<?xml version="1.0" encoding="UTF-8"?>
<!DOCTYPE hibernate-mapping
    PUBLIC "-//Hibernate/Hibernate Mapping DTD//EN"
    "http://hibernate.sourceforge.net/hibernate-mapping-2.0.dtd">
    
<hibernate-mapping>
    <class name="test.hibernate.Product" 
           table="products">
              
        <id name="id" type="string" 
            unsaved-value="null">
            <column name="id" sql-type="char(32)" 
                    not-null="true"/>
            <generator class="uuid.hex"/>
        </id>
        <property name="name">
            <column name="name" sql-type="char(255)" 
                    not-null="true"/>
        </property>
        <property name="price">
            <column name="price" sql-type="double" 
                    not-null="true"/>
        </property>
        <property name="amount">
            <column name="amount" sql-type="integer" 
                    not-null="true"/>
        </property>        
    </class>
</hibernate-mapping>

It is very simple and understandable. A few details are especially interesting:

  • <class name="test.hibernate.Product" table="products"> says that we're mapping a class named test.hibernate.Product to the table products.

  • The <id> element and its child elements define the connection between our Java class and the database.

  • <property> elements define into which column each field goes, its type, name, etc.

The <generator class="uuid.hex"/> element is not quite understandable at first. Knowing that it is one of the child elements of <id>, its role become a little bit obvious: since our application doesn't know how its data will be persisted (and we're saying that all the time), we need a surrogate key, with no business meaning, to help Hibernate to manipulate objects. Newly created Products don't have that id, and Hibernate will create them for us. We chose to use UUID strings, but many different ID generators are provided (sequential, within some specific range, or even user assigned, etc.) and you can always write your own ID generator. See the documentation for details.

Now, create (copy and paste) the content of Product.hbm.xml and place the file into the same package as the test.hibernate.Product class (e.g., in the same directory where your Product.java file is placed) and re-run java test.InsertProduct Milk 100 1.99. Now we see much more logging information and ... nothing more! Is it working correctly? Add System.out.println(p) just before Session sess = sf.openSession(); and after sess.close() to see what's going on with our Product. Re-run. You'll see something similar to this (that funny ID number will surely be different):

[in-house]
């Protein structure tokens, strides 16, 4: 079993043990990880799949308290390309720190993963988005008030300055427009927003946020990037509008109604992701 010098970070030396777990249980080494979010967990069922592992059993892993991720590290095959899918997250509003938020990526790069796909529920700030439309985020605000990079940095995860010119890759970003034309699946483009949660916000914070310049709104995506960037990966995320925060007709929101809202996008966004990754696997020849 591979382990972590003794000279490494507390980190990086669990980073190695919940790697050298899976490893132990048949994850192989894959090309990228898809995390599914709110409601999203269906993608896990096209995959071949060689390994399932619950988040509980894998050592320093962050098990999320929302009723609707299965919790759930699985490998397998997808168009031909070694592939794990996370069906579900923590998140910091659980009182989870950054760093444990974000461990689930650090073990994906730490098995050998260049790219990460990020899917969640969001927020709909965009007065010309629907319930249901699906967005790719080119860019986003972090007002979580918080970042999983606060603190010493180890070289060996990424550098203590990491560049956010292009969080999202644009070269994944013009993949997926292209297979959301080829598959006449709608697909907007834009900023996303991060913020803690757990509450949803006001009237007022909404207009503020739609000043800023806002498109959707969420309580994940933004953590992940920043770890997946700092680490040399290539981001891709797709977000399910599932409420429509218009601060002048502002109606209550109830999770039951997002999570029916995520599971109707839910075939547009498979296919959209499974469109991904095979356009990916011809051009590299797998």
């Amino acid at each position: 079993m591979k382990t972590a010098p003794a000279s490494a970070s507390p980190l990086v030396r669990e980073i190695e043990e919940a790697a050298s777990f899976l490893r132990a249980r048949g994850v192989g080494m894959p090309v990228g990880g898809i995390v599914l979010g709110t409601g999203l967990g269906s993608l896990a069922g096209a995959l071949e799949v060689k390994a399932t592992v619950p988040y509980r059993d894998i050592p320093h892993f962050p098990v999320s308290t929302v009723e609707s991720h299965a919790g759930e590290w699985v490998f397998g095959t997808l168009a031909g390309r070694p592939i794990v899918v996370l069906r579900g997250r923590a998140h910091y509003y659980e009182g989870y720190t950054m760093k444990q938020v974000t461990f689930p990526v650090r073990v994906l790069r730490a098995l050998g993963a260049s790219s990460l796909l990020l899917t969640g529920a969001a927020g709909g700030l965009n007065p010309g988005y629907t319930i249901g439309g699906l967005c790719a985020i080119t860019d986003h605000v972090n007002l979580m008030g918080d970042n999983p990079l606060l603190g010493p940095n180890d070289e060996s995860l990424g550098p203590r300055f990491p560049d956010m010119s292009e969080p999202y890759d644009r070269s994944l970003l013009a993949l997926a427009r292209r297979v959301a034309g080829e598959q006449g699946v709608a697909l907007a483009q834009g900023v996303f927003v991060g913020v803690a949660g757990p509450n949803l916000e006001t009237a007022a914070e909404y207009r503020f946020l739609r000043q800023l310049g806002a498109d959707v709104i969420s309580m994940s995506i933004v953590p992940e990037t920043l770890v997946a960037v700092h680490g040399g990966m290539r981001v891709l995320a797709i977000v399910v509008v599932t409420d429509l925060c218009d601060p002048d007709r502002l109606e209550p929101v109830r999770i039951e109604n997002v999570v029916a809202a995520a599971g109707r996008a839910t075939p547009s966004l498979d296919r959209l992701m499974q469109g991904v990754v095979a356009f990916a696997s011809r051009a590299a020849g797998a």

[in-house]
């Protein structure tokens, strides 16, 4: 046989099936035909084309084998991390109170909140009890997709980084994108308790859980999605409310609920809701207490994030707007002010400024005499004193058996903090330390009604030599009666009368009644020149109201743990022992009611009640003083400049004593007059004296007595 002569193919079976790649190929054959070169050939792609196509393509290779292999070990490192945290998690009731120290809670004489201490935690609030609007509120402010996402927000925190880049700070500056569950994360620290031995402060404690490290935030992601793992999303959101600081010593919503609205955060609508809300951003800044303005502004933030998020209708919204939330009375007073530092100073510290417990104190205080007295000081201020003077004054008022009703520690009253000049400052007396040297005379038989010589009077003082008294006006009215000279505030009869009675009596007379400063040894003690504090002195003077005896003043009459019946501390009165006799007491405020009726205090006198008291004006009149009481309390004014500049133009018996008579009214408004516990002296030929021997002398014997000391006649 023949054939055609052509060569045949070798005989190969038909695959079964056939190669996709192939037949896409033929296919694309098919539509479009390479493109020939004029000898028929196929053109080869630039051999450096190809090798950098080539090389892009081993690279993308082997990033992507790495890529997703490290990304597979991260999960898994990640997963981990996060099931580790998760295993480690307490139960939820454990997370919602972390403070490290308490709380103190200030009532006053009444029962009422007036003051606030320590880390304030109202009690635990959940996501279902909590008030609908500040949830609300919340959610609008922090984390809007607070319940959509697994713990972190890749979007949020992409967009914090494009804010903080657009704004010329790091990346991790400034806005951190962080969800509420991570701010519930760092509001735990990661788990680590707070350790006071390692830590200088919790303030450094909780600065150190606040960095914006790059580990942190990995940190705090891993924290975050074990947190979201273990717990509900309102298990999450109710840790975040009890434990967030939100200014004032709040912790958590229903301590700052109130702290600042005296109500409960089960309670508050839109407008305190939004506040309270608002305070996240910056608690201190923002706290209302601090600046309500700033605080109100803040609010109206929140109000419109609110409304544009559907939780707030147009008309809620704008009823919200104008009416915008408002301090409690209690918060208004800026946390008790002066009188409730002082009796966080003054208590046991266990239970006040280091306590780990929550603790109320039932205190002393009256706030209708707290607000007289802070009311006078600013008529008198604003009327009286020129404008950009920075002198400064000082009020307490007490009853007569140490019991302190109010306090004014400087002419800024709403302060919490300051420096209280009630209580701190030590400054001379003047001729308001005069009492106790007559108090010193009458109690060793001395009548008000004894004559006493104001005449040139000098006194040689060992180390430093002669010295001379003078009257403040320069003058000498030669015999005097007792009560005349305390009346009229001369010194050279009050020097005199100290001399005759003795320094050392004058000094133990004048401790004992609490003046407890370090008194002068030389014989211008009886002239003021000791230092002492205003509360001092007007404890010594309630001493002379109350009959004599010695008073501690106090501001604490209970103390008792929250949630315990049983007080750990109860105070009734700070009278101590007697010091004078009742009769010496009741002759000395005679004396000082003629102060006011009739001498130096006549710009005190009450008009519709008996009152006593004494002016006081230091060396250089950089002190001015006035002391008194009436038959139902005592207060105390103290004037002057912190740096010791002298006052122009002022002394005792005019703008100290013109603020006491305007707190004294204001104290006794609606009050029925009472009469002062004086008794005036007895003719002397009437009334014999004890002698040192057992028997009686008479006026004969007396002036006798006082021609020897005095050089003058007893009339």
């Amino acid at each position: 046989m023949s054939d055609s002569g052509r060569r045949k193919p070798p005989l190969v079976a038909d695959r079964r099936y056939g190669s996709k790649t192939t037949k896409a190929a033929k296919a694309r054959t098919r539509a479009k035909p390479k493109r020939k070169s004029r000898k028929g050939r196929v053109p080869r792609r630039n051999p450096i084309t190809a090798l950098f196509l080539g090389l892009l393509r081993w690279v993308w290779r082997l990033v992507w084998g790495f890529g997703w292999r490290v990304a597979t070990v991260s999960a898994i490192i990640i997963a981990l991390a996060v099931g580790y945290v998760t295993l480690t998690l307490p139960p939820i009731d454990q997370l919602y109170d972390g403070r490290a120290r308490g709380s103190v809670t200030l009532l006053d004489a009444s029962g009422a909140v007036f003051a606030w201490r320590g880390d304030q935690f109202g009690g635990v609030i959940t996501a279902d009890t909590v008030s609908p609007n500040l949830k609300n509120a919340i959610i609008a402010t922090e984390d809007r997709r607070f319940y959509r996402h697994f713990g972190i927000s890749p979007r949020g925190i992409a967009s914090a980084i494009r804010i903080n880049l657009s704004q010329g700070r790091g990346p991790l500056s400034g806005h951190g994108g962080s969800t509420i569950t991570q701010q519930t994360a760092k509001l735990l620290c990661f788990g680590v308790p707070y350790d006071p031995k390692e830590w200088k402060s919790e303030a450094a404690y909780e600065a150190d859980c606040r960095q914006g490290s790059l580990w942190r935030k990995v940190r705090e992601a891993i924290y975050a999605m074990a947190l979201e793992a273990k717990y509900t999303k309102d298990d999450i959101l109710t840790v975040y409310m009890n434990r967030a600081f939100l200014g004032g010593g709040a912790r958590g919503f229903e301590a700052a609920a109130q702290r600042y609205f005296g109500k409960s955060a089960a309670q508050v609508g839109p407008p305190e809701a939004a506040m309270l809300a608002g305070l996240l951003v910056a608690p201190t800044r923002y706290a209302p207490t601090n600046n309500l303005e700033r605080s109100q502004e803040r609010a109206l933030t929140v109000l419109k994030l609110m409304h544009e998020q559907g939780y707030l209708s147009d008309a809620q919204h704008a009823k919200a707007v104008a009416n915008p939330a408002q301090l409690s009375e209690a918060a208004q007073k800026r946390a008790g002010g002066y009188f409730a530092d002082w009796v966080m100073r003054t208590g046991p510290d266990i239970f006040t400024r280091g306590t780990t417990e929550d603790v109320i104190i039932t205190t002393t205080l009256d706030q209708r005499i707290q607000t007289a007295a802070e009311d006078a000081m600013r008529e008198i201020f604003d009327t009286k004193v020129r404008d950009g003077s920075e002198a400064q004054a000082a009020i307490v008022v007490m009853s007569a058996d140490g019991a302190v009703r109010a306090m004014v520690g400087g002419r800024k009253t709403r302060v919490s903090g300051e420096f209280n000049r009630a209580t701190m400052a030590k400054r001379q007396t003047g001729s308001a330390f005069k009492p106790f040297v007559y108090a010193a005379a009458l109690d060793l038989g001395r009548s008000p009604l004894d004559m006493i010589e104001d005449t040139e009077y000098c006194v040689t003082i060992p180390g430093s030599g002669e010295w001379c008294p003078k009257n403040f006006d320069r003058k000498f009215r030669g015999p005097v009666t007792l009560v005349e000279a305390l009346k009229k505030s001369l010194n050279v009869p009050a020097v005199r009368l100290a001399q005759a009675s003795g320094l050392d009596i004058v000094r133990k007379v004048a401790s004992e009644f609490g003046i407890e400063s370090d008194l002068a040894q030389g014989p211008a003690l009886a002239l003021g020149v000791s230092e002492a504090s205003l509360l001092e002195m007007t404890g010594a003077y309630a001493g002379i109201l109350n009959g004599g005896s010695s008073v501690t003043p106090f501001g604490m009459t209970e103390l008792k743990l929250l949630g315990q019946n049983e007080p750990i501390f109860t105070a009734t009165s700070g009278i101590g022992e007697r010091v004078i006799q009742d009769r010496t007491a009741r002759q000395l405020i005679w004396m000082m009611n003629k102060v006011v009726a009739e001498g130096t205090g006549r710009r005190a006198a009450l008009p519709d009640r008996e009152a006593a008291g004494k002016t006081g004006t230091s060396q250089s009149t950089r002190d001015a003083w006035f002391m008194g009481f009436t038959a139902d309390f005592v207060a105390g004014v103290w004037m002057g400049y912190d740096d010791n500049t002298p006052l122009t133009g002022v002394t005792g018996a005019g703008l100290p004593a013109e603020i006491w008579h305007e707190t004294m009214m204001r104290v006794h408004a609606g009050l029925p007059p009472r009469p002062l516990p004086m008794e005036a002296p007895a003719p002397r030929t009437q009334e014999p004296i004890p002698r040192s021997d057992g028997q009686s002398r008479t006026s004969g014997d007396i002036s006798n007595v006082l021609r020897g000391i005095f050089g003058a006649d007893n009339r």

[Product] Milk(null) price=1.99 amount=100
[Product] Milk(40288081f907f42900f907f448460001) price=1.99 amount=100

Hibernate created the Product's id for us! Let's see if the Product is stored in our database. Issue select * from products. The database returns something similar to:

ID                              |NAME  |PRICE |AMOUNT |
40288081f907f42900f907f448460001|Milk  |1.99  |100    |

The Product information is successfully inserted into our database and we haven't written a single line of SQL!

Insert some other products, such as bread, coffee, beer, etc., to have some data to work with in this tutorial.

Find And Load Products

Finding and loading already persisted objects is very simple with Hibernate. Using its query language we can easily fetch an object (or set of objects) by its ID, name, or some other property. We can fetch the complete object or just some of its properties. Hibernate will take care of the rest, and at the end we'll have completely useful hierarchy of objects. Let's take a look at the test.FindProductByName class.

package test;

import java.util.List;

import net.sf.hibernate.Hibernate;
import net.sf.hibernate.Session;
import net.sf.hibernate.SessionFactory;
import net.sf.hibernate.cfg.Configuration;
import test.hibernate.Product;